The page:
One of our nation's past vice presidents, Jack Garner, purportedly said about the vice-presidency that it "wasn't worth a warm bucket of urine." Only, he didn't say "urine." This offends me. Urine is NOT worthless - it can be a very useful diagnostic tool in my business! In fact, urine samples from our patients can be so precious that if one of our staff members mistakenly discards one prematurely, all Hades breaks loose. Only I don't mean "Hades."
Urine can tell us in mere seconds if a patient is a diabetic. Urine can contain cells that can lead us to diagnoses of kidney damage, urinary tract infections, bleeding disorders and even certain cancers. Crystals or pigments in urine can help us diagnose toxicities, metabolic disorders, autoimmune disease and muscle damage. The concentration of the urine can help us diagnose further disorders such as kidney disease and endocrine (hormone) diseases.
So, when I saw the bucket of warm urine sitting in the sink in the laboratory area of our veterinary hospital one fine day, I was inspired. It dawned on me that I had never truly laid eyes on an actual bucket of urine until that moment. After having a good chuckle about how valuable this authentic bucket of urine was (nobody dared to dump it out all morning, assuming it was being saved for a reason) - I decided to make it the subject of an article. Hey, sometimes you just gotta go where the wind takes you.
This unusual container of an unusual amount of urine was submitted for a urinalysis. Now, while this was much appreciated, and while there is nothing wrong with the container or the method of collection, it goes on record as quite possibly the largest container and quantity of urine ever submitted for this purpose to our office. We didn't mind - we had enough urine to test, and got the job done, no problem.
It's funny, though, not all owners have such a "can-do" attitude when asked to bring a urine sample from their pets.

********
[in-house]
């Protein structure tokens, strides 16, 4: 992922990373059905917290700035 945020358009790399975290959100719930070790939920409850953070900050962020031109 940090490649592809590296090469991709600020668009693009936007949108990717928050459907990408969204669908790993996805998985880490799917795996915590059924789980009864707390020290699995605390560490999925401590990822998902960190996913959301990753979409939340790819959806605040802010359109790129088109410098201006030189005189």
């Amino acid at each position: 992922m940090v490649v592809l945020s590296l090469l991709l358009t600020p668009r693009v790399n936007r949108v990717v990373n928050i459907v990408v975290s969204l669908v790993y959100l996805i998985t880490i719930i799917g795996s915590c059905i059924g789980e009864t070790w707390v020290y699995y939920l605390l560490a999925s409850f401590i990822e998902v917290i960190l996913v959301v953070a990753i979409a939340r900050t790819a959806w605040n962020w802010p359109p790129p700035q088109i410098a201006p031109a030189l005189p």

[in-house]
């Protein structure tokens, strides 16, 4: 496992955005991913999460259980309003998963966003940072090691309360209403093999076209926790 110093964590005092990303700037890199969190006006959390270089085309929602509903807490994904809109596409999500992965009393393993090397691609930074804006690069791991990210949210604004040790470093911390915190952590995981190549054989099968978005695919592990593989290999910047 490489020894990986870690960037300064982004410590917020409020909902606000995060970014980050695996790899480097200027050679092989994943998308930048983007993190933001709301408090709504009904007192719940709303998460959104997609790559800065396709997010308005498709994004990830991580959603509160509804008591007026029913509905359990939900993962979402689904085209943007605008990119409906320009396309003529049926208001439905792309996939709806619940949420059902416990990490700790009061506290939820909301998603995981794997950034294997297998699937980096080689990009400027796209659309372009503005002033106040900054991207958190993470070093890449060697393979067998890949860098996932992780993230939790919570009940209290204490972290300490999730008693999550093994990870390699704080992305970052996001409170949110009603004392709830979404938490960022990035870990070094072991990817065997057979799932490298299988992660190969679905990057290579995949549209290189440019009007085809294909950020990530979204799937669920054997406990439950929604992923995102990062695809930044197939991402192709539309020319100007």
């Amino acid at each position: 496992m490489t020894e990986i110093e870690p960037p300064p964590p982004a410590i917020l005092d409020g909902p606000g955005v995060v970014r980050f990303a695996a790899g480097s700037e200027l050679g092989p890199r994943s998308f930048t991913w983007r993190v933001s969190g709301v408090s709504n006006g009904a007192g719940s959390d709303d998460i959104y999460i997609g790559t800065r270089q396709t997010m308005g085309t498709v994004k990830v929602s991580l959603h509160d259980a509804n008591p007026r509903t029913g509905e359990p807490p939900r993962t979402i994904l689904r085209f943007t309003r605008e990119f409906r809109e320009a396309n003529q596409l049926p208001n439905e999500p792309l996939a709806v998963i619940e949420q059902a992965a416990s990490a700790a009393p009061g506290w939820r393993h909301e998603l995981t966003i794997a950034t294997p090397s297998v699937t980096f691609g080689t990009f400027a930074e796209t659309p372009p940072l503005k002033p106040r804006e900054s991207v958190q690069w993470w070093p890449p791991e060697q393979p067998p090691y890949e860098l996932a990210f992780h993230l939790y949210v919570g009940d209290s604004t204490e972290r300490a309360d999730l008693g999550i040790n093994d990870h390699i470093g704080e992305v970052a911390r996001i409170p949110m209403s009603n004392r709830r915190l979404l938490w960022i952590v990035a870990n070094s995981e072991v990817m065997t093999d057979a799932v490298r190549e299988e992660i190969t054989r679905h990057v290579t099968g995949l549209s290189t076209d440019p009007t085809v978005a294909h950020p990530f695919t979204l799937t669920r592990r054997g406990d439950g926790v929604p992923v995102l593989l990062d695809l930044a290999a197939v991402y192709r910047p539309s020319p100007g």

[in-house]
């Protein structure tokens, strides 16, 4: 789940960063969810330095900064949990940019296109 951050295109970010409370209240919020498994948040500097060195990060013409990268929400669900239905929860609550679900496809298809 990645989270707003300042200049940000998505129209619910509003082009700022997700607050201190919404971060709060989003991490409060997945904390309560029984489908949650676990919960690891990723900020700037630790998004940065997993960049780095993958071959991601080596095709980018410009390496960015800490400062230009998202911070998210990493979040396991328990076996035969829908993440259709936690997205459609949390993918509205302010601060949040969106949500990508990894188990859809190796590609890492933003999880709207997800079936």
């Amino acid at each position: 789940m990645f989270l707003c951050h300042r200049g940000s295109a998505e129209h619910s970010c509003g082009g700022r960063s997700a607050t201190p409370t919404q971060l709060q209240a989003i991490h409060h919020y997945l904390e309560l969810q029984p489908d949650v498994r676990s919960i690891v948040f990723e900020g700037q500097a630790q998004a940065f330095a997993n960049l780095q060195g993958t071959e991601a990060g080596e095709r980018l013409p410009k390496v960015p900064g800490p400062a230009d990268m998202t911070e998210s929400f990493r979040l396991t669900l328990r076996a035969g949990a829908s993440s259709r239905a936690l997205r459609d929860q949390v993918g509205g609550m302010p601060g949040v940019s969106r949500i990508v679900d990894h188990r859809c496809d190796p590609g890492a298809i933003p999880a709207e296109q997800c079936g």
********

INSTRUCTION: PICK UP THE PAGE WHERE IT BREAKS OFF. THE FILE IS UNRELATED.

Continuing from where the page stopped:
Similar to the well-documented stages of grief, owners' reactions to being asked for a pet's urine sample progress generally in this sequence: Laughter - "Surely they're joking." Disbelief - "They must have meant a fecal sample." Confusion - "How do they expect me to do that?" Alarm - "Oh-my-gosh, they're serious." Acceptance - "I'll try ... but how?"
Collecting urine from a pet may be a challenge, to say the least, but it's well worth the effort. For dogs, the technique is simple: 1. Walk the dog on a leash; 2. As the dog begins to urinate, catch some urine in a clean container.
Use a container that can be easily slipped under the stream of urine without disturbing the dog.
Low, wide, shallow containers work well in many instances, but the size may vary with the size and height of the dog.
Although you'll look silly and feel like an idiot, don't worry about it - you'll give your neighbors something to talk about at parties and you'll feel a sense of accomplishment when you obtain your prize.
Some more skittish dogs may need a team approach - working with one person walking the dog while another tries to catch the urine may be easier.
Your neighbors will find this even more amusing, but if you ask them to help, they usually will disappear quickly, leaving you to your task.
Keep in mind that you can collect the urine in one container, such as a shallow bowl, but transfer it to something smaller to submit it to us.